Why would the blue-footed booby be treif? I can't see anything that would make it not kosher, and the Torah does not mention it (obviously) in the list of forbidden birds in Vayikra 11:13-19.
2Who said it wasn't kosher? (I'm not saying that it is)– MTLMay 4, 2017 at 4:40
1Perhaps they are a type of "seagull" or "pelican"?– Double AA ♦May 4, 2017 at 15:30
related: judaism.stackexchange.com/questions/22315/… ; judaism.stackexchange.com/questions/76150/… ; judaism.stackexchange.com/questions/82300/… ; judaism.stackexchange.com/questions/67041/are-songbirds-kosher– LoewianMay 4, 2017 at 15:32
@kouty treif is colloquially used to mean "not kosher," in a general sense.– Isaac Moses ♦May 4, 2017 at 20:52
1@isaa fwiw I disagree with the rollback– Double AA ♦May 4, 2017 at 21:13
First off, let me say that you have purposed an excellent question. See this fine article. The quotation below is taken from it.
The Torah, in Parshas Shmini, when informing us of the kashrus status of animals, lists specific types of birds that are not kosher. Ultimately, through derivation of the various “l’mineihu” words found in that section, Chazal (Chullin 63b, Rambam, Ma’achalos Assuros 1:14) identify 24 classes of birds that are not kosher, each one with many species. Any bird that is not from one of these 24 classes is kosher (Rashi, Chullin 61a d”h oaf, Shulchan Aruch YD 82:1). The problem is, however, that we can no longer identify the non-kosher birds that are mentioned.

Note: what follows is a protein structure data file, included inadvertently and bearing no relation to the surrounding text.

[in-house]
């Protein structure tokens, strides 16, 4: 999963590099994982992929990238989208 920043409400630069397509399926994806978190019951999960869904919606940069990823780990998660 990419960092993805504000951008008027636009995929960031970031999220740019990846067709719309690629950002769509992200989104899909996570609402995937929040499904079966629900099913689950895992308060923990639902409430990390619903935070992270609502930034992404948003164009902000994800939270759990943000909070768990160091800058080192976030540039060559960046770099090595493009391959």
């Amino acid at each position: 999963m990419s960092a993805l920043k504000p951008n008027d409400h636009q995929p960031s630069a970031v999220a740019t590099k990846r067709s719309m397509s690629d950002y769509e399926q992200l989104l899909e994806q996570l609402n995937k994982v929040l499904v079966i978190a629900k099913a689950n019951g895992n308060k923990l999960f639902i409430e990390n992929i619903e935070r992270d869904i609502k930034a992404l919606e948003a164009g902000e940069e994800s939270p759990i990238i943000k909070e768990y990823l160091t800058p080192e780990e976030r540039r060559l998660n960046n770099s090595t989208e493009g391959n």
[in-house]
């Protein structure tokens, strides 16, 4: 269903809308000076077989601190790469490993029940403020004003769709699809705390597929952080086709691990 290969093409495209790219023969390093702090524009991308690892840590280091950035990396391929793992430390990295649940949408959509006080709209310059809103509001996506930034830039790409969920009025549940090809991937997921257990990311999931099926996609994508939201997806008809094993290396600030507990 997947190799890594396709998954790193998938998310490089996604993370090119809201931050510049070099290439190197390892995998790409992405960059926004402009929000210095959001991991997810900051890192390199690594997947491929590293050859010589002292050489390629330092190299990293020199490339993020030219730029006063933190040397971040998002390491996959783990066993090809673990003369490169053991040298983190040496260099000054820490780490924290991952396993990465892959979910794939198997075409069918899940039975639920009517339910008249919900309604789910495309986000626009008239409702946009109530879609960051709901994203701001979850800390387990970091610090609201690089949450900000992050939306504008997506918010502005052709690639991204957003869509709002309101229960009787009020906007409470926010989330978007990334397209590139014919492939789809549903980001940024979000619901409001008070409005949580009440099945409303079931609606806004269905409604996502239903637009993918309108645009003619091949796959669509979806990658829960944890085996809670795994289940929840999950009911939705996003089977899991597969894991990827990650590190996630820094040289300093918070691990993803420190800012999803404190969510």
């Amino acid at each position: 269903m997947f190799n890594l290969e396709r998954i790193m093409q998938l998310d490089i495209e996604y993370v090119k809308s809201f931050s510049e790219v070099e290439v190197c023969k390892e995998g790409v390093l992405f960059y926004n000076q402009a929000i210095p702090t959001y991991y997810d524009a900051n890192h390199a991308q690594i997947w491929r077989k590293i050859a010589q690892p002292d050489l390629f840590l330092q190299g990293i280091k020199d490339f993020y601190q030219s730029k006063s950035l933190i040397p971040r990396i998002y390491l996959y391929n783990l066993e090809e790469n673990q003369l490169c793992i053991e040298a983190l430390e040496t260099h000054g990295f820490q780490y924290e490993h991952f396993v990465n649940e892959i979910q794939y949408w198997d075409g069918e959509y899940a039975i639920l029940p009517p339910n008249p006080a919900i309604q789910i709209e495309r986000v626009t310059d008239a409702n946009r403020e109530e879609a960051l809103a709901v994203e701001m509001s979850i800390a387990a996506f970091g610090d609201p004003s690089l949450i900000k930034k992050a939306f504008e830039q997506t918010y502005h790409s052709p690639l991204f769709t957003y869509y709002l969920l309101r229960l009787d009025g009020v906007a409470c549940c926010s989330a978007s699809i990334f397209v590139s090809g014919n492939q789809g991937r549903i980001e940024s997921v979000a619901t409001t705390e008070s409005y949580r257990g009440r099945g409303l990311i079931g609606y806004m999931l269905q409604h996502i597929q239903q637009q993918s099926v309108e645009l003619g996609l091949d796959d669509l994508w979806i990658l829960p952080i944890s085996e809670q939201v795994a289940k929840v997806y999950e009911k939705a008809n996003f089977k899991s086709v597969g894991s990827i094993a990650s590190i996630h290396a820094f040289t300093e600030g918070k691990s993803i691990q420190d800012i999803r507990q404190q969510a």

The simple answer is that we do not have a tradition that the blue-footed booby is kosher, so we abstain from eating it because there is a small chance that it might be one of the forbidden fowls.
Comments are not for extended discussion; this conversation has been moved to chat.– msh210 ♦May 6, 2017 at 18:37